- Shuhei Endo
Endo graduated from Kyoto University of Art in 1986 and worked with the architect Osamu Ishii, but he often points to his many travels around Japan and beyond as his most important source of learning.
He established his own firm two years after graduating, and has lectured at the universities of Boston, Tianijn, and Kobe.
In his design research, Endo “combines elements of Japanese and Western traditions, creating dynamic, fluid spaces that practically erase the borders between interior and exterior, and between the traditional elements of the architectural language.” (Treccani)
Endo himself has often remarked on the importance of looking to the ancient history of architecture (Greek, Roman, Egyptian, as well as traditional Japanese architecture) to find stimuli and inspiration in the present.
The words he uses to describe his work are very characteristic of his style. Halftecture, Rooftecture, Slowtecture, Skintecture, and Springtecture are some of the terms coined by Endo to “summarize the formal and structural nature of his buildings (...), whose distinctive, innovative, personal nature lies in the material he uses: it’s cheap, standardized, tough, flexible, multi-purpose and recyclable.” (Hiroyuki Suzuki)
According to Endo, these works may not “look as glossy as the vast concrete villas of Ibiza, or as futuristic as the skyscrapers of Dubai, but in a way, what I build is more modern, because it is (…) more appropriate for the world we live in (…).”
In a world in which climate change threatens our very survival, especially in a country like Japan, Endo has responded with buildings like the Slowtecture M Sports Centre and Disaster Management Park in Miki (2007) and the Tsunami Prevention and Control Centre in Minamiawaji (2010).
His architectural work is always oriented towards “a direction radically different from International Style, which assumes globalization. At the same time, however, neither does it have anything to do with the nostalgia associated with the architectural styles of the past. (…) Endo’s architectural creativity is not the result of a nostalgic yearning for diversity, place, tradition”, but it also values “the love for what is good and ancient in tradition.” (H. Suzuki)
Following a number of interesting projects using corrugated sheet steel (the Springtecture H public toilets in Singu-cho and Springtecture A, the competition project for an art museum in Aomori, between 1998 and 2000), Endo’s first experiences in the second half of the 1990s are particularly significant, including railway station platforms, small pavilions, and private homes.
But his more complex works carried out in Japan after 2000, especially in Hyogo Prefecture, brought Endo to the attention of the international critics, particularly projects such as the Cultural Centre in Maihara-cho (2002) and the crematorium in Taishi-cho (2003).
In these works, Endo sought “new expressive forms accompanied by research on new materials and technical solutions.”
In parallel with these projects of significant social value, Endo has also designed cultural and educational buildings, including the cultural centres in Maihara (2002) and Guangzhou Huadu, China (2008), and the Art Museum in Oita (2011).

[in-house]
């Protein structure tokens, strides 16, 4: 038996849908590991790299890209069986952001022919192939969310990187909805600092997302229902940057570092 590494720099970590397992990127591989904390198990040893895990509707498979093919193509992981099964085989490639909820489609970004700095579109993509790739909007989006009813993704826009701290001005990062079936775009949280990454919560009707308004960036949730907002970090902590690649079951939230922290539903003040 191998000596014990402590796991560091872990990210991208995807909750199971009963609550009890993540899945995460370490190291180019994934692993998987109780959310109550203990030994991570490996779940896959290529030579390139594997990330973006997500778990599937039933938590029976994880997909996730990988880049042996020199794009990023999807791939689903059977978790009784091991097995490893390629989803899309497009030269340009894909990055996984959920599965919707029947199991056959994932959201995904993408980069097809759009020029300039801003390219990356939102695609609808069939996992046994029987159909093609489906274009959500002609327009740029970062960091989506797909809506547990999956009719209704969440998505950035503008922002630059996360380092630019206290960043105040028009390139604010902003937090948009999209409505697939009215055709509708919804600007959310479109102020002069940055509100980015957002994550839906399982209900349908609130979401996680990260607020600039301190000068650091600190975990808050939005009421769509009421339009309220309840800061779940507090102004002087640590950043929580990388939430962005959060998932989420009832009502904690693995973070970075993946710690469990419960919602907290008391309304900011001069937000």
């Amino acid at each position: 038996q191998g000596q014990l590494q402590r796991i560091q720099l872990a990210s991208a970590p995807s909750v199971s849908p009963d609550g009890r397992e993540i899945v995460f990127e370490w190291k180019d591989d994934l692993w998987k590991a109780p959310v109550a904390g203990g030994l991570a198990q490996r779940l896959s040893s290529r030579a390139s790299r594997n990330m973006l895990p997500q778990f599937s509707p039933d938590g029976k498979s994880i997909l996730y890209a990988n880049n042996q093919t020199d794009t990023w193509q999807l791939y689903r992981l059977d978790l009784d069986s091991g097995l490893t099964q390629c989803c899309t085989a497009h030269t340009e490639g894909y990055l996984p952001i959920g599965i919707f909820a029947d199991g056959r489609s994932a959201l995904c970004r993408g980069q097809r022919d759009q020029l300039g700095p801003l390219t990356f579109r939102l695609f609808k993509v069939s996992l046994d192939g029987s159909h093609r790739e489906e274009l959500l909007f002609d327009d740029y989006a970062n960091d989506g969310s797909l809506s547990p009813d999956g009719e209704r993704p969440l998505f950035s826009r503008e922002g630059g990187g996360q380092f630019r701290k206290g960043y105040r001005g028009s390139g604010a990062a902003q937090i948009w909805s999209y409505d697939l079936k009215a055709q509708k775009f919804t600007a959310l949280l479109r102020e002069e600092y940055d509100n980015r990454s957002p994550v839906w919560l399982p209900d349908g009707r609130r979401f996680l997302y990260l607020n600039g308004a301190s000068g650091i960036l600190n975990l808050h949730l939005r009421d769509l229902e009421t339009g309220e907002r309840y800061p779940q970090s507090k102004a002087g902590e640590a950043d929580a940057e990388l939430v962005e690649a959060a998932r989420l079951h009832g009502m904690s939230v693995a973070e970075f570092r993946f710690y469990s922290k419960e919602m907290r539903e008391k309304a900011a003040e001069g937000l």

Bubbletecture M in Maihara (2003) is a kindergarten with a structure made of concrete boxes between the rooms and a shell-shaped roof with large triangular figures. Despite its obvious geometric consistency, the expressiveness of the building lies in the light-filled open space that allows not only great freedom of space management but also provides the maximum stimulus for the children’s play and imagination.
Endo has received numerous awards, including the Architecture Exhibition Special Award at the IXa Venice Biennale for the work Springtecture B (2004), and the IOC/IAKS Award and IPC/IAKS Distinction for Slowtecture M in 2011.
The published writings dedicated to his work include Shuhei Endo - Architettura paramoderna, published by Electa (2013) on the occasion of his solo exhibition in Milan.
Shuhei Endo selected works
- Bourbon Head Office, Kashiwazaki City (Giappone), 2015
- Arktecture M - Istituto di formazione artigianale, Himeji (Giappone), 2012
- Looptecture A - Teatro e centro accoglienza, Minamiawaji (Giappone), 2012
- Edifici residenziali Rooftecture: M’s R e M’s S, Osaka, 2007; HH, Hyogo, 2010; OT2, Osaka, 2012
- Museo d’Arte, Oita (Giappone), 2011
- Centro prevenzione e controllo Tsunami - Looptecture F, Minamiawaji (Giappone), 2010
- Centro Culturale e Artistico, Guangzhou Huadu (Cina), 2008
- Centro sportivo e hub logistico in caso di calamità - Slowtecture M, Miki (Giappone), 2007
- Metropolitan Opera House, Taichung (Taiwan), 2005
- Crematorio Rooftecture C, Taishi-cho (Giappone), 2003
- Asilo d’infanzia, Bubbletecture M, Maihara (Giappone), 2003
- Centro culturale Slowtecture S, Maihara (Giappone), 2002
- Fabbrica e uffici Rooftecture U, Okayama (Giappone), 2001
- Edificio per uffici Rooftecture K, Nishinomiya (Giappone), 2000
- Edificio per uffici Rooftecture H, Himeji (Giappone), 1998
- Stabilimento termale Rooftecture Y, Hymasaki-cho (Giappone), 1998
- Padiglione di servizio Springtecture H, Shingu (Giappone), 1998
- Centro Culturale Rooftecture O, Shimizu-cho (Giappone), 1998
- Pensiline ferroviare Transaction O, Sakai, e Halftecture F, Fukui (Giappone), 1997
- Centro di ricerca ittico Skintecture, Singu-cho (Giappone), 1996
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